I was a kid, we put three guys on top of a bomb and lit the fuse. Oh, the “we” I’m
referring to wasn’t my family, it was our country. When the bomb went off, it launched
the guys to the moon. It also launched quite a few other things back home, as
personal favorite among the early consumer spin offs from the space program was
the Pillsbury Space Food Stick. These were small individually-wrapped fudgy, chocolaty
tubes that the astronauts were supposed to be eating on the way to the moon
(while drinking their Tang). They were soft, and didn’t create crumbs. A good
thing in zero gravity, my dad explained to me. He wouldn’t get them often, and
they didn’t fill me up enough for a meal, but they were great snacks. I doubt
they provided the kind of nutrition a growing boy needed, but they fueled my
flights of fancy while jumping around my front yard trying to imagine what it
would like to walk on the moon with its 1/6 gravity.
I was dismayed to learn at the Museum of Space
a few years ago that Space Food Sticks weren’t on the menu on the way to the
moon. It was just clever marketing. Anyway, like many other things in life that
I loved as a kid—boxed Noodles Romanoff, Sarah Lee frozen brownies with the shiny
icing, and Bugles corn snacks eaten off each fingertip—I never expected to
taste a 1970s Space Food Stick again.
on earth got me on this topic today? Well, being such a “famous” blogger, I get
dozens of press releases every day from PR firms trying to hock all manner of
goods to the Diabetic Population. My stock answer is: Send me a sample of
whatever it is, and I’ll think about it.
along with an automatic pill dispenser the size of a typewriter, super-warm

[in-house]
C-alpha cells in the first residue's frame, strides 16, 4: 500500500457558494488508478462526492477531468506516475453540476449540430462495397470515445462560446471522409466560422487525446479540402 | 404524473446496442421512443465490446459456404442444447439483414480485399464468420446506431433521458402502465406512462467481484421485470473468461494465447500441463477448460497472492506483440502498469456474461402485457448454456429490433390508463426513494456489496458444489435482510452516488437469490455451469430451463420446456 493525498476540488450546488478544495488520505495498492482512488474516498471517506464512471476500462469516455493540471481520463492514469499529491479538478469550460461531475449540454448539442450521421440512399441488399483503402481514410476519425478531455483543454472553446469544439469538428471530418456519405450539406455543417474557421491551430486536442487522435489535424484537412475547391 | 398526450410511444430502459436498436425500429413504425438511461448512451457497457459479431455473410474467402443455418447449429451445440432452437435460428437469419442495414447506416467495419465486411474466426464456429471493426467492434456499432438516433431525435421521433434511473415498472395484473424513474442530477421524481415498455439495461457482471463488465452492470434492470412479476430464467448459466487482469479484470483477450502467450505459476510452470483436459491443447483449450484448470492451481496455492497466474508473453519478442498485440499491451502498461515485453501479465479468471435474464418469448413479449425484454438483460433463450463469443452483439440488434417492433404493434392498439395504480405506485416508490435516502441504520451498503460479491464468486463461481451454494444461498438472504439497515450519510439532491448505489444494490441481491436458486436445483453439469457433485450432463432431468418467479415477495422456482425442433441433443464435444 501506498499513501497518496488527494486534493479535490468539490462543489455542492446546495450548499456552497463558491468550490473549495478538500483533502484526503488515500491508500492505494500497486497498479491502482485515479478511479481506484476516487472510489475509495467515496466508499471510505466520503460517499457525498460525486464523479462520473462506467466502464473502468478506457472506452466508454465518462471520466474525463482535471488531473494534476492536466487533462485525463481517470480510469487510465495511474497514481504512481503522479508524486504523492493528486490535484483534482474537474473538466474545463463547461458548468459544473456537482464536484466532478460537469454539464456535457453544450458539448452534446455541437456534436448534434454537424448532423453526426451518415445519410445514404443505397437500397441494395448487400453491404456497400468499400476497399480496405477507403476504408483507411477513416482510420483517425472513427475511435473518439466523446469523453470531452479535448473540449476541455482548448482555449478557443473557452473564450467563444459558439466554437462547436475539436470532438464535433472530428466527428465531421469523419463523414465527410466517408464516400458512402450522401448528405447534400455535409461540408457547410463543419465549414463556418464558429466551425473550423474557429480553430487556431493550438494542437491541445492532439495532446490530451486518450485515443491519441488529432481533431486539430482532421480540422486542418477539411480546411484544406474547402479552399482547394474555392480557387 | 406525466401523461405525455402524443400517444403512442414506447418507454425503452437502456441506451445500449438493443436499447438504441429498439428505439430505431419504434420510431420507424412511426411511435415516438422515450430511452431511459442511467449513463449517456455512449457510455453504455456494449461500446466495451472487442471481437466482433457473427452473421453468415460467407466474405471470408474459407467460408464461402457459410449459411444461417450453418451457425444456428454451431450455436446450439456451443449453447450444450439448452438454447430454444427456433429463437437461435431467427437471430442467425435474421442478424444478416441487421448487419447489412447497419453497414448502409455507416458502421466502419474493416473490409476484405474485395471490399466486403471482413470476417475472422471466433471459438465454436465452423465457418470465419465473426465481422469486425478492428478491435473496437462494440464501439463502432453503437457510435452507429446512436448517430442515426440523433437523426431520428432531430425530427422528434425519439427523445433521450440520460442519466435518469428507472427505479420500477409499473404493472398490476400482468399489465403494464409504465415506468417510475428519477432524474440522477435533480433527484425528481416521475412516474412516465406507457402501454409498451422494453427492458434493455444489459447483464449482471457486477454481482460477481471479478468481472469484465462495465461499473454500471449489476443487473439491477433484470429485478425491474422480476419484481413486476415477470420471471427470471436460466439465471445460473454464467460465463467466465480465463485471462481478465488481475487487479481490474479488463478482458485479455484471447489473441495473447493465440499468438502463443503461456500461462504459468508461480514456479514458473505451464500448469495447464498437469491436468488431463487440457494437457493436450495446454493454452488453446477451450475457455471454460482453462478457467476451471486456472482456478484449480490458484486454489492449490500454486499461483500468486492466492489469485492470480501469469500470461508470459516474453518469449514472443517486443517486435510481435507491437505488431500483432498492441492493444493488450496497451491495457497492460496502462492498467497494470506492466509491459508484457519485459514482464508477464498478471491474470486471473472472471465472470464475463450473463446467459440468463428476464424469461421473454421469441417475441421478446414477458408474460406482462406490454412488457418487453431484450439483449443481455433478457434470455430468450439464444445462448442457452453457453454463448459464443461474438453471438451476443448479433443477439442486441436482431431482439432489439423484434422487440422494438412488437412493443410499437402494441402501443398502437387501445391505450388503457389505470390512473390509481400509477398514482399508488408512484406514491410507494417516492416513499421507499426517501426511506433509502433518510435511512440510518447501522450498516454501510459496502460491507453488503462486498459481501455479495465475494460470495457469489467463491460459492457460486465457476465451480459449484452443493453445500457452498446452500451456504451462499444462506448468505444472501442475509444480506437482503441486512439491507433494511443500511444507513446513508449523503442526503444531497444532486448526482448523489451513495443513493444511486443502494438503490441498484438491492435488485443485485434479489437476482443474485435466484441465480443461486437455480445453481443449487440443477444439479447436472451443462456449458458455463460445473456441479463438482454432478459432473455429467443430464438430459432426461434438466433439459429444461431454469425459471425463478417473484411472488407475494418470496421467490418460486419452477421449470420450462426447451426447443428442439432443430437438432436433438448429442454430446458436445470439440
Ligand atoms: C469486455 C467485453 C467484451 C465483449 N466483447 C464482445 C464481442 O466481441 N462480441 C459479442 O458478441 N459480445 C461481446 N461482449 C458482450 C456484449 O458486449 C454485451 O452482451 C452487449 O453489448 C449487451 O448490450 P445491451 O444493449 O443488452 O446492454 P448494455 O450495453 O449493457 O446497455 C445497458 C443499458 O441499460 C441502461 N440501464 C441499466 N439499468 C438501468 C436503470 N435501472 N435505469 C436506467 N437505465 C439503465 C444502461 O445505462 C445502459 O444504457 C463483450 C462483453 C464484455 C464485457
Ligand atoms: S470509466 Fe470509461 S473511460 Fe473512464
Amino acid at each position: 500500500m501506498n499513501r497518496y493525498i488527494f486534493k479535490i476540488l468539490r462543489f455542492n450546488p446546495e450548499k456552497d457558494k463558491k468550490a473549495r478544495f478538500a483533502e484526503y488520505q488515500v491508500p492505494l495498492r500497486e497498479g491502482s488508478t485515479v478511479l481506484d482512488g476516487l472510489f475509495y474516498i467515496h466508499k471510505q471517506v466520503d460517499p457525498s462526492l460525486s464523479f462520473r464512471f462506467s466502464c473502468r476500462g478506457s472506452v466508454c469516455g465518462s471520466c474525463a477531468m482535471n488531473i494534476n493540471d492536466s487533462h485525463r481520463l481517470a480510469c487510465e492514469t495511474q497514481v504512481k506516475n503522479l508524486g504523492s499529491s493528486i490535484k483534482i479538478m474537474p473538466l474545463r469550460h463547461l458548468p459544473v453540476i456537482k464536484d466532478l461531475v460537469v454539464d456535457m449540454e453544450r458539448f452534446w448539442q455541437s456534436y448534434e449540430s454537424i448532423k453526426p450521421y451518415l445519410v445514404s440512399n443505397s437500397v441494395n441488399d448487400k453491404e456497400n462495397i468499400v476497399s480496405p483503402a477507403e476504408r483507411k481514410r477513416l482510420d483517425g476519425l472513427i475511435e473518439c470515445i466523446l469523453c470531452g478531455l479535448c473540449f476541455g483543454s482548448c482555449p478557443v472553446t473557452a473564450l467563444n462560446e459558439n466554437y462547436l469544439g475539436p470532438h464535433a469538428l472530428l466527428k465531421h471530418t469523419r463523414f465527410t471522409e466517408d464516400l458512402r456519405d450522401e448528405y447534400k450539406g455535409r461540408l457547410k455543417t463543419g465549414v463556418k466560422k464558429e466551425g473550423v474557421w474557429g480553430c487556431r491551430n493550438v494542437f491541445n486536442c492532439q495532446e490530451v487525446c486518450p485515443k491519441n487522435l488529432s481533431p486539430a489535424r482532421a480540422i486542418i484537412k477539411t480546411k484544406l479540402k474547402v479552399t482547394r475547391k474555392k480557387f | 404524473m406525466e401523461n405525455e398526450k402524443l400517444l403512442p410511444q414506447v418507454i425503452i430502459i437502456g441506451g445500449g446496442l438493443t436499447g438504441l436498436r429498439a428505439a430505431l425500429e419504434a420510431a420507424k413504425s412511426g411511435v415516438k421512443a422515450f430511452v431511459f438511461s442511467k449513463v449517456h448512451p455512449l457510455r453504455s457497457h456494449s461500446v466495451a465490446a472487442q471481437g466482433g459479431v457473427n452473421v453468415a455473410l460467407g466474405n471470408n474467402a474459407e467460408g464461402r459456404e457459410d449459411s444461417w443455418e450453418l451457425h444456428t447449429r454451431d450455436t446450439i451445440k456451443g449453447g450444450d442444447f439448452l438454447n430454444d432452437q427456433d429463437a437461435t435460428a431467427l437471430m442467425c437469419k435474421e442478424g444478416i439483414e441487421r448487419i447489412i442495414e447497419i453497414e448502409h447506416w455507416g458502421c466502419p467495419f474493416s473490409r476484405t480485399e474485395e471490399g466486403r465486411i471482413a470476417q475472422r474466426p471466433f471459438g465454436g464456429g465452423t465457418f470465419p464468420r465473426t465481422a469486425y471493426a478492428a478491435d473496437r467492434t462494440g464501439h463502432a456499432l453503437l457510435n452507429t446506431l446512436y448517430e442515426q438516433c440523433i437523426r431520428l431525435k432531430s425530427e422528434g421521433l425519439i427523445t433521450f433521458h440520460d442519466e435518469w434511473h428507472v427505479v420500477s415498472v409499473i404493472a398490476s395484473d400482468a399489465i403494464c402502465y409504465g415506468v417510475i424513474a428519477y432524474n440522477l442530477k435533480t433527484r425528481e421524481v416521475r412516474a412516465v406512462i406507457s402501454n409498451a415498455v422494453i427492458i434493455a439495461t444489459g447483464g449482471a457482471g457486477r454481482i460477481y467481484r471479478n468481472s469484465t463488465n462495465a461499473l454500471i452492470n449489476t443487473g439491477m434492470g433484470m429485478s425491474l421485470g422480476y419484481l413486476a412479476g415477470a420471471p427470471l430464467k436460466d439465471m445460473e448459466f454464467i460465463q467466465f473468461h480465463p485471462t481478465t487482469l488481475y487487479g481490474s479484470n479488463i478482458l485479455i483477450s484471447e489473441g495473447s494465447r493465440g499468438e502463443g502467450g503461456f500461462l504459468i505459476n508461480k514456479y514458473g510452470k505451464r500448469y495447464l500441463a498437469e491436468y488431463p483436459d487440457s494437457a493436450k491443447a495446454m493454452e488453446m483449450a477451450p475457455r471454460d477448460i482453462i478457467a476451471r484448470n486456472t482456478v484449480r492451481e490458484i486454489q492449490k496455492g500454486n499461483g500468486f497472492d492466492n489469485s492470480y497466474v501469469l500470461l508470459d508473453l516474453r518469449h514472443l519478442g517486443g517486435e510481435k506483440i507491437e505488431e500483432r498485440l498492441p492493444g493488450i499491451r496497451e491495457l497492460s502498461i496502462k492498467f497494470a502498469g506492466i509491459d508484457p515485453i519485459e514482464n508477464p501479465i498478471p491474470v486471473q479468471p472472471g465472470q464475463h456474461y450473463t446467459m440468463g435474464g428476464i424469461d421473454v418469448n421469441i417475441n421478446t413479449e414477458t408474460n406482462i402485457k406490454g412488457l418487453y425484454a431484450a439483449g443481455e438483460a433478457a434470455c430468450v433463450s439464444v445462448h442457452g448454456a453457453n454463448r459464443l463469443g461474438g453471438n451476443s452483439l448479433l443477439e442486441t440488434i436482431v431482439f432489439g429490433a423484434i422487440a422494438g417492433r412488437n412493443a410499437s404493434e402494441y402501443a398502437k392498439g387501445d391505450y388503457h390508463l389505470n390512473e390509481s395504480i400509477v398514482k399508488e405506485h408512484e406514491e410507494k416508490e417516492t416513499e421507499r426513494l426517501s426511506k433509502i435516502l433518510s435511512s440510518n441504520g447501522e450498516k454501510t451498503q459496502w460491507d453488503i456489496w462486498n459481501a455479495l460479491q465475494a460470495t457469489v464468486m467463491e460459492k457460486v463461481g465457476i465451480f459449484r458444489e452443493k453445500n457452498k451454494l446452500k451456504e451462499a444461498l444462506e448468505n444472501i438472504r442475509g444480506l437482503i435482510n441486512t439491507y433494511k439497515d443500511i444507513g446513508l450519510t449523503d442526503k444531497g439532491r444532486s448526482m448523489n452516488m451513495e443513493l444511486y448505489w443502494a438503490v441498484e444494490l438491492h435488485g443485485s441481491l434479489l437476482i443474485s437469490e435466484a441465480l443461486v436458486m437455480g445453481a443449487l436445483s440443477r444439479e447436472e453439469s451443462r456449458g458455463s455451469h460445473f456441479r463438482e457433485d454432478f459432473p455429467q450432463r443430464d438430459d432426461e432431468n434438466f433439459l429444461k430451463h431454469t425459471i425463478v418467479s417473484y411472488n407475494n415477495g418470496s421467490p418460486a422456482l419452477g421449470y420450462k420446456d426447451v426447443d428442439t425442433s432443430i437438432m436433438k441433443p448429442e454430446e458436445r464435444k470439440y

winter socks fit for Ice Station Zebra, and a half-dozen uninspiring cookbooks,
I got a box of these:
were billed as being gluten-free, low sugar, stevia-sweetened food bars—so you
can see why I was in no hurry to try them. Plus, they were not the first D-friendly
“food” bars I’d received. The box sat next to my desk unopened for a few
months. Then last week, I got disorganized and ran out of Kind Bars, my go-to
daily breakfast. Desperate times call for desperate measures. I took a risk and
opened the Promax LS energy bar box. The bar was small, and heavy. I prepared
myself for another “healthy” incarnation of sawdust. I was so suspicious that I
decided to hold off on my bolus until after the first bite.
the strange, matt-finish paper-like foil pouch, sniffed at the bar suspiciously
like a stray dog does, then took a bite. All of a sudden it was 1971. I was
eight years old, and I was eating a Space Food Stick again.
I’m not the only one who finds the Promax bars yummy. I made the mistake of
letting 11-year-old Rio eat one, so he could see what a Space Food Stick tasted
like, and now the box is suspiciously empty.
are some other differences between the past and the present beyond the shape. On
the dark side of the moon, the Promax bar is chocolate-coated, and the coating
is crumbly. The crumbs are likely to break off and float around your space capsule,
gumming up your instruments (or staining your khakis). But on the bright side
of the moon, the new Promax bars are more filling, and I find one holds me just
fine until lunch.
specs are 140 calories, 21 carbs, and 9 grams of fiber. One bar has about 10%
of your key vitamins and minerals, and about a quarter of the protein your body
needs for the day.
the most important difference between Space Food and Promax is that there are
no rockets. I’ve eaten three Promax bars so far, and my blood sugar has stayed
firmly down to earth each time.